“Once upon a time in the depth of winter, when the flakes of snow were falling like feathers from the clouds, a Queen sat at her palace window…looking out at the snow, she pricked her finger, and three drops of blood fell upon the snow. Because the red looked so well upon the white she thought: “Had I now but a child as white as snow, as red as blood and as black as ebony…”
All things Grimm are getting a makeover this year. There’s Grimm (NBC) – a sort of CSI crossed with Twilight where fairy tale beasts walk amongst us. Then there’s Once Upon a Time (ABC) where the evil Queen casts a spell which traps the characters in the modern world with no memory of their former lives. Only the daughter of Prince Charming and Snow White can release the curse.
On top of this there’s a fairytale face-off in two retellings of the classic, Snow White. Mirror Mirror is a comedy version with Julia Roberts as the Evil Queen with sumptuous costumes and a smattering of romance. Snow White & The Huntsman is a much darker version starring Kristen Stewart as Snow White and Charlize Theron as the Queen. With hair as black as night, skin as white as snow and lips as red as blood, Snow White is the nemesis of Queen Ravenna. The Queen, consumed by a need for power and beauty, is promised eternal life, but only if she eats Snow White’s heart. Snow White is taken under the wing of the Huntsman and trained to become a warrior to lead an uprising against Ravenna.
This feels truer to the original Grimm story which was quite always quite grizzly rather than the mushy 1937 Disney version. There are so many versions of the Snow White story, however; some sweet, some sinister. My favourite is Roald Dahl’s version, where Snow White changes her fate by abducting the mirror and using it to help her win on the horses at Ascot. But even with this version is quite revolting…
“Then suddenly, one awful day,
She heard the Magic Mirror say,
‘From now on, Queen, you’re Number Two.
‘Snow-White is prettier than you!’
The Queen went absolutely wild.
She yelled, ‘I’m going to scrag that child!
‘I’ll cook her flaming goose! I’ll skin ‘er!
‘I’ll have her rotten guts for dinner!’”
Roald Dahl, Revolting Rhymes.
The original story of Snow White and the evil Queen, however, may have been based on the Blood Countess, Erzebeth Bathory. (Warning: don’t read any further if you are squeamish!)
Erzebeth was born in Hungary, a relative of the great noble families of Transylvania – perhaps even a distant relative of Vlad the Impaler. Her immediate family was obsessed with the purity of their bloodline, that it is likely she was the product of inbreeding. Growing up, Erzebeth suffered from seizures, moodiness and insanity. Her childhood was filled with brutality; her family dealing out gruesome punishments to the peasants and gypsys that lived in their lands. Erzebeth was forced to marry when she was just 14 to Ferenc Nasady. She was given a castle high in the Carpathian mountains as a wedding present where she became known for rescuing fallen women in the villages and giving them jobs as handmaids in the castle. All across the land she was known for her luminous beauty and stunning Italian dresses.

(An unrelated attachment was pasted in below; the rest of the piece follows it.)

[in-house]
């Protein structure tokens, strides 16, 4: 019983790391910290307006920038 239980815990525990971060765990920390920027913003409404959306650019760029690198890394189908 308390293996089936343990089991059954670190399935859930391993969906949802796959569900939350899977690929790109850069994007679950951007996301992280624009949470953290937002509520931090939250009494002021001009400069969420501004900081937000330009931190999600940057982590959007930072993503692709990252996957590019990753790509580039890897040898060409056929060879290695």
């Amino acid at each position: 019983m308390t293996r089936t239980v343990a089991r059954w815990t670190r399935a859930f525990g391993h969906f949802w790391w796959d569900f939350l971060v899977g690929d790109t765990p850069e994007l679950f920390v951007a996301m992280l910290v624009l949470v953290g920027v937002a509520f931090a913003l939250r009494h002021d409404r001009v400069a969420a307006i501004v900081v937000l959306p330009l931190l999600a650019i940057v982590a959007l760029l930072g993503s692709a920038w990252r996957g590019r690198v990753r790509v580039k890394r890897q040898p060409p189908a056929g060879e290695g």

However, her sinister upbringing would eventually catch up with her. A minister, called Magyari became suspicious after the young women taken into Erzebeth’s care stopped returning to the villages. With the support of a local noble, Count Thurzo, they raided the castle to find out the truth. All across the castle they found evidence of Erzebeth’s true nature. The girls had been beaten, tortured and locked up. Hundreds of them, some still trapped in circular metal cages.
In 1610, Erzebeth was brough to trial, accused of torturing and killing around 650 women. Witnesses testified to Erzebeth whipping and throwing the young women out into the snow to freeze. Legend also tells that Erzebeth was so obsessed with youth and beauty that she believed that the deaths of these young women and their blood would keep her young and beautiful. It is now thought that Erzebeth, the Blood Countess, could have been the real inspiration for Bram Stoker’s Dracula. You can read more of this gruesome story here and watch a clip of the film adaptation starring Anna Friel in Bathory.
Back to more pleasanter things…
Snow White Cream Buns
I combined deep red ingredients like Creme de Cassis (blackberry liqueur) and rich ruby raspberries, with snow white cream and marscapone. what I ended up with was something a little bit naughty and a little bit nice and very very pink!
For the buns:
300g strong bread flour
1 tsp yeast
1 egg and 1 additional egg yolk
1 tsp vanilla essence
1 tbsp frangelico
1 tsp light brown sugar
For the cream centres:
6 tbsp marscapone cheese
1/2 punnet of raspberries (blended and sieved to remove the pips)
1 tbsp creme de cassis (blackberry liquer)
For the icing:
1 cup of icing sugar
1/2 punnet of raspberries (blended and seived to remove the pips)
1 tsp creme de cassis (blackberry liqueur)
1. Mix your dough ingredients and leave to rise for 1 hour.
2. Cut into circles (2″ in diameter)
3. Leave to rise for another hour and cover with cling film.
4. Brush with milk and bake for 15 minutes at 175C / 350 F / Gas Mark 4.
5. Whip up your cream and icing ingredients in two separate bowls.
6. When the buns are cool, slice in half and fill with the raspberry cream and top with the icing.
The results: Crispy bun with a creamy interior, but set off by the sharpness of the raspberries and sweetness of the icing. And just small enough to pop into your mouth in one go.